My students always call me out for saying Wikipedia is a good place to start to check on information, but that, of course, leads to my discussion about how Wikipedia should not be used in an academic paper because it is an encyclopedia. Long before Wikipedia existed, general encyclopedias were to be avoided as sources. It is always best to jump to the news, magazine, and journal articles as well as scholarly studies/reports. Thankfully a good Wikipedia entry has those listed in its works cited section.
So there is still timed to be an informed voter, and every time I hear this lame excuse, the anger ball just gets larger.
And a picture of one of my all-time favorite places in Kansas: Coronado Heights
- Lines like “Well, I haven’t registered to vote yet, and I don’t know where to register.”
This dumbfounds me. I grew up with a mother who very much reminded me of the importance of voting. She grew up with a father who was a veteran who fought bravely for our country. To my knowledge, he did not miss an election. The same goes for my mother, and the same goes for me. Even when I was living in Australia, I voted in the mid-term election of 2006. Therefore, not to register the moment one turns 18 is beyond my comprehension. Plus, it is one of our duties as a citizen of the United States.
Therefore, anyone reading this who has not registered yet, just go register. You may not be able to vote in this highly important election coming up in November that will greatly alter your life in ways none of us currently know. You will, though, at least get to vote in future elections. Plus, when you register, keep the Kansas primary system in mind. That is highly important too. Furthermore, you get a nifty sticker after you voted, and who doesn’t love stickers?
And now for a picture of a walking/biking trail:
Ebola is a scary thing. There is not doubt about that. However, it is not a scary thing in the United States. If you want to be frightened about catching something, here are six other things to worry about. Best not to click on that link if you are a hypochondriac.
Plus, check out this video comparing American reports about Ebola with British reports about Ebola:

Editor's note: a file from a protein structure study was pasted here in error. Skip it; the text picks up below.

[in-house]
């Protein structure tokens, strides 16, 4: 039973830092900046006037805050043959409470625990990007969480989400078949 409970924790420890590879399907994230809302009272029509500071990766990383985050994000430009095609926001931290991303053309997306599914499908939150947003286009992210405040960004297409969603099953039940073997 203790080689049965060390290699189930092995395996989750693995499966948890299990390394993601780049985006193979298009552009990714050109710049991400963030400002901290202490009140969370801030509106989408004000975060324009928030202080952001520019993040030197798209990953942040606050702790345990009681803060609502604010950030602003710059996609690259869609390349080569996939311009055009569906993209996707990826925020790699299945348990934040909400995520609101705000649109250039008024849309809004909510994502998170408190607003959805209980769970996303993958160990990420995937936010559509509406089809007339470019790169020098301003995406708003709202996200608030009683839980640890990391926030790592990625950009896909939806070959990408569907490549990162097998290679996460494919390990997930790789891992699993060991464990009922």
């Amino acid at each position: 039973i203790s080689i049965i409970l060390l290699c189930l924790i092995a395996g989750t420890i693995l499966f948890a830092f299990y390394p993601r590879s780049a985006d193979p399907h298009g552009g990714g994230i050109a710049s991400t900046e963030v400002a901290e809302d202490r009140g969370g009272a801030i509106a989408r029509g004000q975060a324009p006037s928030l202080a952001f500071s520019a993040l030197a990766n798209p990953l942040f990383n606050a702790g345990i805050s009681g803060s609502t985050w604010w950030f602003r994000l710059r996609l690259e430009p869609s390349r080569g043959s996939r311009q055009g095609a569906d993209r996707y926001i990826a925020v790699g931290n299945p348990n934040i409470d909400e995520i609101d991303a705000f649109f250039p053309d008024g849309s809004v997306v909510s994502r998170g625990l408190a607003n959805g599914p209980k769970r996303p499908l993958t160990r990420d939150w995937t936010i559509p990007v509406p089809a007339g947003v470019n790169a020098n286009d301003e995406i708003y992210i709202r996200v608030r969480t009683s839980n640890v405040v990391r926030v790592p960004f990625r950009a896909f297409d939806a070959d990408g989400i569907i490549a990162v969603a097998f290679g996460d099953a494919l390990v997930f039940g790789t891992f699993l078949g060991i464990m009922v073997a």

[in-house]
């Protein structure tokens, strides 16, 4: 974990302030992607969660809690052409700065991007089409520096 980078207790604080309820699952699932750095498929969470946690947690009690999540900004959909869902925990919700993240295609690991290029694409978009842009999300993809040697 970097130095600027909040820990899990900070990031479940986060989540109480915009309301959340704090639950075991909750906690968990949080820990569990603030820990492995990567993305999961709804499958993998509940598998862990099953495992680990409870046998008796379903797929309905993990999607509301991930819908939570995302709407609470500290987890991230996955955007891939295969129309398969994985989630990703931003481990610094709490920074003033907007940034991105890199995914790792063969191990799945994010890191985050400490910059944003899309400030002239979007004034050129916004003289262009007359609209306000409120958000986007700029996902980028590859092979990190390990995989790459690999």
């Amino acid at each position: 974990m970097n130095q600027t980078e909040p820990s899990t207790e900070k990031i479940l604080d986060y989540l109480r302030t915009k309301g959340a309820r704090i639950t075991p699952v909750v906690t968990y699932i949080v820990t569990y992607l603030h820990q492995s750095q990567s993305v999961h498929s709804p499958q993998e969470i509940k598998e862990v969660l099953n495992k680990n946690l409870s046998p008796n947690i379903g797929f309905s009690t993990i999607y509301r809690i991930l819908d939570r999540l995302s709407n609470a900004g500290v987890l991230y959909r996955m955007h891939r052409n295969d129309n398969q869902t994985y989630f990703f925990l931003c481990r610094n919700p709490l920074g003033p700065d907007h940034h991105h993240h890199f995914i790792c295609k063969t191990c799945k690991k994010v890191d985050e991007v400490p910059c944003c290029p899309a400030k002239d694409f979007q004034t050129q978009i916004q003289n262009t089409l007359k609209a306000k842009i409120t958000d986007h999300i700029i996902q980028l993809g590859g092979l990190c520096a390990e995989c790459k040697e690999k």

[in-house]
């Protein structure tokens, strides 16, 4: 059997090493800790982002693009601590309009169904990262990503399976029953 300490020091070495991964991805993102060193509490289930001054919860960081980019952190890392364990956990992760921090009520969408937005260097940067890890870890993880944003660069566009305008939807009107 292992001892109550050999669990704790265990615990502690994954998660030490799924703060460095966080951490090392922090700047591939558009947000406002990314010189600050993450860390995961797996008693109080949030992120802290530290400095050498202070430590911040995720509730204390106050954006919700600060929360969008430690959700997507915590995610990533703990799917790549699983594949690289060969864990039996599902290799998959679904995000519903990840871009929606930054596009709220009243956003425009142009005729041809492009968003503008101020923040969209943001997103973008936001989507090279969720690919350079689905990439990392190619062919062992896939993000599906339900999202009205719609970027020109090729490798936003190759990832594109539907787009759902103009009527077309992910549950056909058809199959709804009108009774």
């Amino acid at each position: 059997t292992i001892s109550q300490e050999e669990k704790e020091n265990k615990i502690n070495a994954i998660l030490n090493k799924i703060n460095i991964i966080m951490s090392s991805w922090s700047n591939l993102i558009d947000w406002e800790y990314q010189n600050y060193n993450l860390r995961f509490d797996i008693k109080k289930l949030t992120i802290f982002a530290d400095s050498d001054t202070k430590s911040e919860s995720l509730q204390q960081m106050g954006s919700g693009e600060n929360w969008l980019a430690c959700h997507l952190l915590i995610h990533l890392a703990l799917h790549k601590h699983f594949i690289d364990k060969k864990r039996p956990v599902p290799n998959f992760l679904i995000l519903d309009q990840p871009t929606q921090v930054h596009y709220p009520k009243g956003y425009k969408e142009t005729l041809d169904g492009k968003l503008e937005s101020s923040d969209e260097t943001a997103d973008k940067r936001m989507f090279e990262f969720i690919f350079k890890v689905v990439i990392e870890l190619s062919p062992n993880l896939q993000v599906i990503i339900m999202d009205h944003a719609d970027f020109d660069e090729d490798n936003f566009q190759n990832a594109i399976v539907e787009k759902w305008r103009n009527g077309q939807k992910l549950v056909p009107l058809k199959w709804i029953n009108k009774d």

However, Ebola is the talk of the state right now. People are worried, and there are so many other things that should be on their mind. For an example, they could focus on the election instead which, and I am hoping I won’t be wrong about this, will have much more of an impact on their lives than Ebola will.
The reason for the * is that this stands for whatever topic the news seems to have picked up and is focusing on rather than what really should be discussed. Come on, newspapers and news stations, no more fear mongering for you! That is just causing things to be worse than they should be.
However, candidates are playing upon these fears with one even signing an Ebola travel ban bill. Yep, the distractions from what is important are causing people to fall right into this sort of situation. Needless to say, this goes back to using one’s critical thinking skills and not being caught up in hysteria but rather being caught up in one of the many issues that really needs to be faced.
So there you go. Just some of the reasons that have led to my being an anger ball. And if you like the pictures of Kansas, that is great, for all of those images are of things that could be affected after this election through legislation and decisions made by our elected officials. But then again, that can be said for pretty much everything else in your life as well. Without a doubt, help spread the word about the importance of this election, do your research, and vote for the candidate who best fits your beliefs that were based upon your great critical thinking skills. This way you can wear that sticker with pride (This also means don’t be one of those idiots that just votes for a person because of a letter for a certain party behind his/her name. People who do this also make me an anger ball. So instead of making me even more angry, know why you are voting for that person and what that person stands for.)
Extra Credit Anger-Ball-Making Line: “I am just not going to vote because I don’t like any of the candidates.”
If this is the case, then make sure these people don’t get beyond the primary. If they do, go vote but simply leave your ballot blank. That is a way you can make a statement. Just skipping going to the polls makes no statement at all because the people on the ballot still get elected and still make decisions that will affect your life. Plus, if you really don’t like who is running for the positions, make sure you get someone whom you think would be a great elected official to run next time or run yourself.
And now for the serenity of a Kansas Sunset: